One of the best things about working at FDA is the opportunity to learn. Degrees and certifications are great, but they do not replace or replicate the experience of working within a regulatory agency. It is interesting to observe how science, government, and public health intersect and influence each other. You also interact with a diverse group of people with various professional backgrounds. Personally, I enjoyed discussing files I was reviewing with others and learning how a physician would look at a device function as opposed to a mechanical engineer or perhaps cell biologist. Depending on the product, you may have consults from several different people who offer unique and important perspectives. It is rewarding to figure out how to best merge their input to create a comprehensive review of a medical device.
You worked as a biomedical engineer and medical device reviewer in what was the Office of Device Evaluation, and what is now the Office of Product Evaluation and Quality. Can you give us some insight into what you perceive as the good/bad brought about by the reorg?
The reorg was a massive change for CDRH and, as such, was quite stressful for many employees. I am grateful that by the time the reorg was implemented, I was already working in the Office of Communication and Education, which was not swept into OPEQ. I did have friends and colleagues who were affected, and it was challenging for them to navigate changes in their duties, titles, management, and office groupings. However, one of the main selling points presented to employees during the transition was that the new structure would increase opportunities for growth and career advancement. I hope in the coming years those opportunities are realized. There are many talented, ambitious people working at FDA who would flourish if given the right opportunity to lead and influence change.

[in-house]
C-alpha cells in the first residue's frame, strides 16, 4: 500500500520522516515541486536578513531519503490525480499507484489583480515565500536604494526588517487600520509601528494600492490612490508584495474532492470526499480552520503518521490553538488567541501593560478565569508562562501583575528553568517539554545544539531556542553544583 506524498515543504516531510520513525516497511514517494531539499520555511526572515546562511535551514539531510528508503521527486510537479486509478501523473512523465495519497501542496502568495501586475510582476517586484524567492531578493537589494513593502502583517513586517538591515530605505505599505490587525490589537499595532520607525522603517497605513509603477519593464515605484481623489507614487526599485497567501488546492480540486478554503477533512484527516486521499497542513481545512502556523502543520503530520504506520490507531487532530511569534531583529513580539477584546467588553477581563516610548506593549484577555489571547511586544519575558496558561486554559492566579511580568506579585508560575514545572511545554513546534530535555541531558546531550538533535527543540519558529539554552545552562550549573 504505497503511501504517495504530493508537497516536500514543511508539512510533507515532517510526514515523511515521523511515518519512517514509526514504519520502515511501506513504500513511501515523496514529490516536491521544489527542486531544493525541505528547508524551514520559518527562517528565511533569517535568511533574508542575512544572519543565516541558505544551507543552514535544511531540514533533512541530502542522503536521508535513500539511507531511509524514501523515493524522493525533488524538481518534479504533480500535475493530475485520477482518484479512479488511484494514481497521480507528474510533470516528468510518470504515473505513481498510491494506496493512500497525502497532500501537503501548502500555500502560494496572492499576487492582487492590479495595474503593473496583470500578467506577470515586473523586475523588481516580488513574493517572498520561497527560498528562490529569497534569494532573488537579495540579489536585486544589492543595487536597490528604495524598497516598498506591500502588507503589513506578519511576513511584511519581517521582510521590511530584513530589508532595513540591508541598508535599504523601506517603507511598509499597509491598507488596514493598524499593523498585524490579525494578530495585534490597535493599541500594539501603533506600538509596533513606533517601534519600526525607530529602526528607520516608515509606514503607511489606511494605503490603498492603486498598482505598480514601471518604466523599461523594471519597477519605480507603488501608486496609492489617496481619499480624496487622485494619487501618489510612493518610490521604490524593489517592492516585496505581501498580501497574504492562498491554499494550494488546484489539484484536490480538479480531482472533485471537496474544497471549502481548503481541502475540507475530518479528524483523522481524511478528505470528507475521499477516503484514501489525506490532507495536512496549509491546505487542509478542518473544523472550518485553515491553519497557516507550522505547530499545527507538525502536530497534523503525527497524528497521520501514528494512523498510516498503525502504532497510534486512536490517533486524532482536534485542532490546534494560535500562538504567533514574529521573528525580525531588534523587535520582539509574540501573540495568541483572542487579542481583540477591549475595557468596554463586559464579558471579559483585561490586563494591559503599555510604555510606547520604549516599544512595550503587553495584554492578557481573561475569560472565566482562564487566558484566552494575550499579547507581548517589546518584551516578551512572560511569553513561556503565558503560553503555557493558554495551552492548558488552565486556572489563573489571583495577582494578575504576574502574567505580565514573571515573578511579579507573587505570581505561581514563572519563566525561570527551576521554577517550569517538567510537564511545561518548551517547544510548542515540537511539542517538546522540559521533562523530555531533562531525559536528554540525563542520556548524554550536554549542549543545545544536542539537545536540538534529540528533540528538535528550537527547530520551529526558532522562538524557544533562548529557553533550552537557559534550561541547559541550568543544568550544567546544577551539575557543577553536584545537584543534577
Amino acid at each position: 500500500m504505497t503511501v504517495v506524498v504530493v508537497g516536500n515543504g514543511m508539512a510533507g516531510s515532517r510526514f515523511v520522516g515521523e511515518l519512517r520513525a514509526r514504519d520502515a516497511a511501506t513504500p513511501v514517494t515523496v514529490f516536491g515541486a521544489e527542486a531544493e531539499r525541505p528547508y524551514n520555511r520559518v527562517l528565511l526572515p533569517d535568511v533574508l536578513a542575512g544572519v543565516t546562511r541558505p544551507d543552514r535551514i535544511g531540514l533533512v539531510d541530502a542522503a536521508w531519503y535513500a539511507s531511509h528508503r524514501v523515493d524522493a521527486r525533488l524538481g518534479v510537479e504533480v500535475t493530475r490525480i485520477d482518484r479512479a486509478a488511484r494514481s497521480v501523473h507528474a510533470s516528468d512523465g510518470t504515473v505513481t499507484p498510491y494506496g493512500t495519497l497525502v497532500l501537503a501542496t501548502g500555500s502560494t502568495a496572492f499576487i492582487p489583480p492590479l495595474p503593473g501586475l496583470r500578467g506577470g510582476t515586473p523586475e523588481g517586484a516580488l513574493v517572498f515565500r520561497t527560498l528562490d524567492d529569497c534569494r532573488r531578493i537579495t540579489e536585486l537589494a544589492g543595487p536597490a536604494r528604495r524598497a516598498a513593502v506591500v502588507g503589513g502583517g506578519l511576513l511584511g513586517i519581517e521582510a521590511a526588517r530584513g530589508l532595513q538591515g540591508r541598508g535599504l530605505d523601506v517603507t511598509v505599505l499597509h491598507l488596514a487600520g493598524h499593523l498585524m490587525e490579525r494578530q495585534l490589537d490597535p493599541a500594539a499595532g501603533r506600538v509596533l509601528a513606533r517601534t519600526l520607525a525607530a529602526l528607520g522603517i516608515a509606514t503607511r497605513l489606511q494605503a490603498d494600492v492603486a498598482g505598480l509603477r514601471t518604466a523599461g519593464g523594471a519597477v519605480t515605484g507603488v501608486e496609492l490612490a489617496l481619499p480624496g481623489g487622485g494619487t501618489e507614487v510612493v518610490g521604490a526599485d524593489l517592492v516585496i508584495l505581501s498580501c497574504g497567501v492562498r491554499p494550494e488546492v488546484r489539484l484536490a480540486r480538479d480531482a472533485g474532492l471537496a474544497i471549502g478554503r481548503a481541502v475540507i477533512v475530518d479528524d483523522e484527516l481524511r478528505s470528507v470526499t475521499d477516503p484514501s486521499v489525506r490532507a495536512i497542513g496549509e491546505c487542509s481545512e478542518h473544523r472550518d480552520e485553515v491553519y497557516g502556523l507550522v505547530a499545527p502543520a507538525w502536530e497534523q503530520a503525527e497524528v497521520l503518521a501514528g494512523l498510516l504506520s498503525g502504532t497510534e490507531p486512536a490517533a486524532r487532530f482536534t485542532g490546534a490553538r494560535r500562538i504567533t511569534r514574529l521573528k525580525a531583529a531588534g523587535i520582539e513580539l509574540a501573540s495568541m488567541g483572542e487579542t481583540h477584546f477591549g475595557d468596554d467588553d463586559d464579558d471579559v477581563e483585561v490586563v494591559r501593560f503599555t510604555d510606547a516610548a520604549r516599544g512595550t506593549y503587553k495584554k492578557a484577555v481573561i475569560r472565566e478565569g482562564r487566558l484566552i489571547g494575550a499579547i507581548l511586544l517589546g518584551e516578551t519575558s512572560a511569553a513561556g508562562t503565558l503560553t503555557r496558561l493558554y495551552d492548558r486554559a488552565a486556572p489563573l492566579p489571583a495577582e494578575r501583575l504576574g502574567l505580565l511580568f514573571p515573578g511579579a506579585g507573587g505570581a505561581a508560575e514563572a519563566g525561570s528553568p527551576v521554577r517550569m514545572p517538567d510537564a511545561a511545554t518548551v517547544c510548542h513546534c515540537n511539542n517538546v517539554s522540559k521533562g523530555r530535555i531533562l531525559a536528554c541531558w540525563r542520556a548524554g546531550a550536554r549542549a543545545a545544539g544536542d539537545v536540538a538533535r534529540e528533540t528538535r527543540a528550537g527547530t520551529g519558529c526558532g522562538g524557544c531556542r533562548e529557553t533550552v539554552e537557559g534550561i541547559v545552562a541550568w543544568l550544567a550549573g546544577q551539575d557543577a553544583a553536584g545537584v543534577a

After five years as a biomedical engineer and medical device reviewer, you took on the role of Consumer Safety Officer in the Office of Communication and Education. What does a Consumer Safety Officer do? And what about the new role/opportunity excited you? In other words, what made you decide to switch up your career at FDA?
At FDA, a "Consumer Safety Officer" (also referred to as a "CSO") may perform a wide range of duties depending on where they work in the Agency. At a minimum, however, employees with this title must have a certain amount of science-related education. I chose to explore this new role after being a reviewer because I wanted to broaden my skill set and try something new. Review work is rewarding but, if you are not intentional, it is easy to become highly specialized in a specific product area and not know much else, even after years of working at FDA. During my time as a CSO, I learned a great deal about postmarket requirements, something I would rarely focus on as a reviewer, and also gained experience developing training and educational resources for industry.
Within the Office of Communication and Education, you specifically worked in the Division of Industry and Consumer Education, or DICE. What is DICE? What role(s) does DICE play at FDA and how does DICE support industry?